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A resounding success for the ZSL Sustainable Palm Oil symposium

The symposium "Sustainable palm oil: challenges, a common vision, and the way forward", jointly organised by the Zoological Society of London, Wildlife Conservation Society and Proforest, has been hailed as a major success.

Is palm oil really an environmental villain such as it is commonly portrayed? For years, consumers in the West have been faced with shocking images of orphaned orangutans and rainforest destruction, to the extent that many companies have banned palm oil from their products. But is this really sensible? In fact, recent evidence shows that the result of such actions could be even worse destruction, and belies a growing belief amongst many stakeholders, including major conservation organisations, that a combination of corporate engagement, market instruments, good science, and policy could revolutionise the way that palm oil is produced.

Representatives of research institutions, NGOs, palm oil producers, buyers and retailers, and national governments came together in London on 5 and 6 May 2011 to review the science behind conservation in palm oil-dominated landscapes, understand the practical and policy challenges facing conservationists and producers, and chart out opportunities for reducing the negative environmental and social impacts of this controversial crop.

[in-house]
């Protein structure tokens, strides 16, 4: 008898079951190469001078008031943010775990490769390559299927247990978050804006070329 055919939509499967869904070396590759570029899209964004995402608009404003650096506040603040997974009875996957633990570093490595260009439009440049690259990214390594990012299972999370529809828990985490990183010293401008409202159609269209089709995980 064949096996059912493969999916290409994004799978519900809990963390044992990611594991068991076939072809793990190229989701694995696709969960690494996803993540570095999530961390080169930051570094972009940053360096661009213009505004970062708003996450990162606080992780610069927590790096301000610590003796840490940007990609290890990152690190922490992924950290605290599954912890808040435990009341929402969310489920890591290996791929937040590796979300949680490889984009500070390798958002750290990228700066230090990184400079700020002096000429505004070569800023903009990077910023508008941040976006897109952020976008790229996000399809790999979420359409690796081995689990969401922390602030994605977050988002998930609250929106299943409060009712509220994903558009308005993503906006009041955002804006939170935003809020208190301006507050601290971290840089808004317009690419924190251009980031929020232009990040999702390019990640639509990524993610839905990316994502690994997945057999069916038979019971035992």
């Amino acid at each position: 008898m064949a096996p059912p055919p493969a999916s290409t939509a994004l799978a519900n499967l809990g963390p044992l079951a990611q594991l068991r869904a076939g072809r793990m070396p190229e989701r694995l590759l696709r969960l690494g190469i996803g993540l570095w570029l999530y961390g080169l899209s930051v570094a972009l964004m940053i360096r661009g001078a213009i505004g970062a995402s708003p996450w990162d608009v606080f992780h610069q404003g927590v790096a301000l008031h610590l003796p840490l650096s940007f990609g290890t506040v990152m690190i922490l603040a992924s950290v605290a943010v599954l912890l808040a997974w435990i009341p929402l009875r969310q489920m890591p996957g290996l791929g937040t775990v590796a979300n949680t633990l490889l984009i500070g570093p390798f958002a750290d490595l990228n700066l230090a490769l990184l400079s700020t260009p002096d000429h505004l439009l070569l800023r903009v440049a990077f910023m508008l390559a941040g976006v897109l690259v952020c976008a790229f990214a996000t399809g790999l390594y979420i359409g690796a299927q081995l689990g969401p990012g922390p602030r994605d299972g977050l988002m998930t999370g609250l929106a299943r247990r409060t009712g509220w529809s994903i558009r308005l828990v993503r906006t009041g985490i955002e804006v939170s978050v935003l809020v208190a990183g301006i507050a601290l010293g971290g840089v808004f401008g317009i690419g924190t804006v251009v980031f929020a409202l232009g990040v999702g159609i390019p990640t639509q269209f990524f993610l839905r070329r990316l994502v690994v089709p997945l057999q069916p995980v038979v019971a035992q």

The symposium heard from some of the world's leading experts how the demand for vegetable oil is projected to increase, driven by the need to feed growing human populations and by growing demand for biofuels. Palm oil cannot be replaced in the current global market without serious unintended consequences, such as the massive expansion of other oil crops. Biologists and conservation NGO representatives contributed convincing evidence that the replacement of forests with palm oil plantations leads to the loss of many rare and specialised species, an impact which may be effectively mitigated by using existing tools such as national land use planning and site-level conservation management, as well as novel approaches such as land-swaps and bio-banking. The Round Table on Sustainable Palm Oil (RSPO) is the foremost amongst recent initiatives designed to transform the global supply chain in palm oil. Keynote presentations from major producers, manufacturers and retailers of oil palm products highlighted the catalytic effect of the RSPO in changing their values and decision making for the better. Finally, the participation of ministry representatives and government agencies of the UK, China, Indonesia and Liberia demonstrated the crucial role of governments in providing the policy and legislative framework which is needed to support sustainable palm oil.

The symposium vividly demonstrated the value of a multi-stakeholder approach to managing long-standing and complex conservation and production issues, and resulted in many new avenues for research and action.

Conference Presentations

Session 1: Palm Oil and Sustainability

Session 2: Palm Oil and the Environment

Session 3: Balancing Environmental and Socio-Economic Goals

Session 4: The Role of Producer Governments

Session 5: Mechanisms to Assist Sustainable Production

Session 6: The Market for Sustainable Palm Oil

Session 7: The Way Forward

Published 17.05.2011